Rep. Steve King refused to show up at the speech at all, and made a big kerfuffle about the supposed symbolism of not doing so. "I have reserved it to commemorate the lives of more than 55 million aborted babies," he said in a statement.

The gesture was clearly an answer to President Obama leaving a seat open in Michelle Obama's box to commemorate those who have lost their lives to gun violence.

These kind of anti-abortion theatrics have become so common on the right that they mostly pass notice, but it's worth pointing out that this gesture quite literally means that King is implying that actual people who have died in gun violence aren't as important to him as hypothetical people that might have been if a woman chose to give birth instead of choosing not to. And despite the misleading language about "babies" (abortions remove an embryo in most cases and a fetus is only about 11 percent of cases), King tacitly acknowledges in his statement that these are imaginary people he's mourning more than real people, by calling them a "chorus of voices that have never been heard in this world."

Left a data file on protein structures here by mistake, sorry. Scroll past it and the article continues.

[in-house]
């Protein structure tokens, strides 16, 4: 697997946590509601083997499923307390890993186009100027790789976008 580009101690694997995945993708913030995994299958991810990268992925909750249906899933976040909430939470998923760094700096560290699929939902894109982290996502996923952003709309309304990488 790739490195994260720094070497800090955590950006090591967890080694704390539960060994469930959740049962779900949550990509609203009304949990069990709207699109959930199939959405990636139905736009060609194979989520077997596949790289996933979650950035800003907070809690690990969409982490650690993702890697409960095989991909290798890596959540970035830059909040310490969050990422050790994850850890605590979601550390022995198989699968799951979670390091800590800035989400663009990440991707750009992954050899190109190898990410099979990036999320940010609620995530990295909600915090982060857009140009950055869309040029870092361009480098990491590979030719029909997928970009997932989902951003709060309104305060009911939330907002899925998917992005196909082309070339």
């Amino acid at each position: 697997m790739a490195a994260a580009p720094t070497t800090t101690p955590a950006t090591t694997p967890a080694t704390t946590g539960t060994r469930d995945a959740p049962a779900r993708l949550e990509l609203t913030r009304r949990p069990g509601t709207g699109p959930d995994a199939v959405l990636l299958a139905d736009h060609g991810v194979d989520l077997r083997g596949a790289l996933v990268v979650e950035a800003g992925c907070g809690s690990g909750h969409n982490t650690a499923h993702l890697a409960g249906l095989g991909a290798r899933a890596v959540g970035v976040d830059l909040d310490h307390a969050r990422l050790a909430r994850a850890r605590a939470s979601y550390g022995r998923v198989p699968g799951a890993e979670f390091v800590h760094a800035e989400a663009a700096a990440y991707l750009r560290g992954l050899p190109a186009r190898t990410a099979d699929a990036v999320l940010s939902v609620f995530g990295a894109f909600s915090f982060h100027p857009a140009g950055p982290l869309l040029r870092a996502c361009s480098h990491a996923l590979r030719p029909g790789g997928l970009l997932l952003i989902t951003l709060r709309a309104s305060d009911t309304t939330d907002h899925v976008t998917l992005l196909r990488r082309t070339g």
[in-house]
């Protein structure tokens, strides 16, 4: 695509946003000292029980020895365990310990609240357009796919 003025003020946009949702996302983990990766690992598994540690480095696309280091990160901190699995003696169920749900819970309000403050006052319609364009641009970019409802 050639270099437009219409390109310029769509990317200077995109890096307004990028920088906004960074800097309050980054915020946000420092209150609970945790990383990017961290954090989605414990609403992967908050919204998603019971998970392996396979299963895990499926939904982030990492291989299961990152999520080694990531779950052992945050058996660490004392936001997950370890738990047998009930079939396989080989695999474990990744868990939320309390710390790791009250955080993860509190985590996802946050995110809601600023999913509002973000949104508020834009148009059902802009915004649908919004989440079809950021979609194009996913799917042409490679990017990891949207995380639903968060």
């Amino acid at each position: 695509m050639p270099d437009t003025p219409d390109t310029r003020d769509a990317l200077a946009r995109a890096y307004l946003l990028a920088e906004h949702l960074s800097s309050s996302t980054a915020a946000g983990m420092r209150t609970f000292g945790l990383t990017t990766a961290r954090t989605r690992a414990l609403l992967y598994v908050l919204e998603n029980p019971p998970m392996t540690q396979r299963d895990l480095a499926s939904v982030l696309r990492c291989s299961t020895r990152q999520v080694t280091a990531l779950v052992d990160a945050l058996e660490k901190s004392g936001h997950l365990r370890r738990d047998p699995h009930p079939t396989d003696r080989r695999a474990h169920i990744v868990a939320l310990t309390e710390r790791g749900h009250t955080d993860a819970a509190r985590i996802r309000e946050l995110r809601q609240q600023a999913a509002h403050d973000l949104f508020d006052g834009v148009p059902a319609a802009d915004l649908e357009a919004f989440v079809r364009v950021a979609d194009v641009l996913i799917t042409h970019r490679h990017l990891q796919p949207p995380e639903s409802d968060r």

Obviously, there's only one real reason to be angrier about people never existing in the first place than about people with actual lives and feelings and families dying, and it goes back to the same reason that Kim Davis and the Little Sisters were in the crowd at the State of the Union. It's all part of the same multi-decade temper tantrum the right is having over the fact that women and gay people are increasingly free to choose how to have sex, who to marry, and how to have children for themselves. And that was represented with the trifecta, there to represent anti-contraception, anti-gay and anti-abortion view, that was on hand last night, a sort of holy trinity of the Junior Anti-Sex League that runs the Republican Party.

Kim Davis Is Invited To The State of the Union...Here's Why

By Amanda Marcotte

Amanda Marcotte is a senior politics writer at Salon and the author of "Troll Nation: How The Right Became Trump-Worshipping Monsters Set On Rat-F*cking Liberals, America, and Truth Itself." Follow her on Twitter @AmandaMarcotte and sign up for her biweekly politics newsletter, Standing Room Only.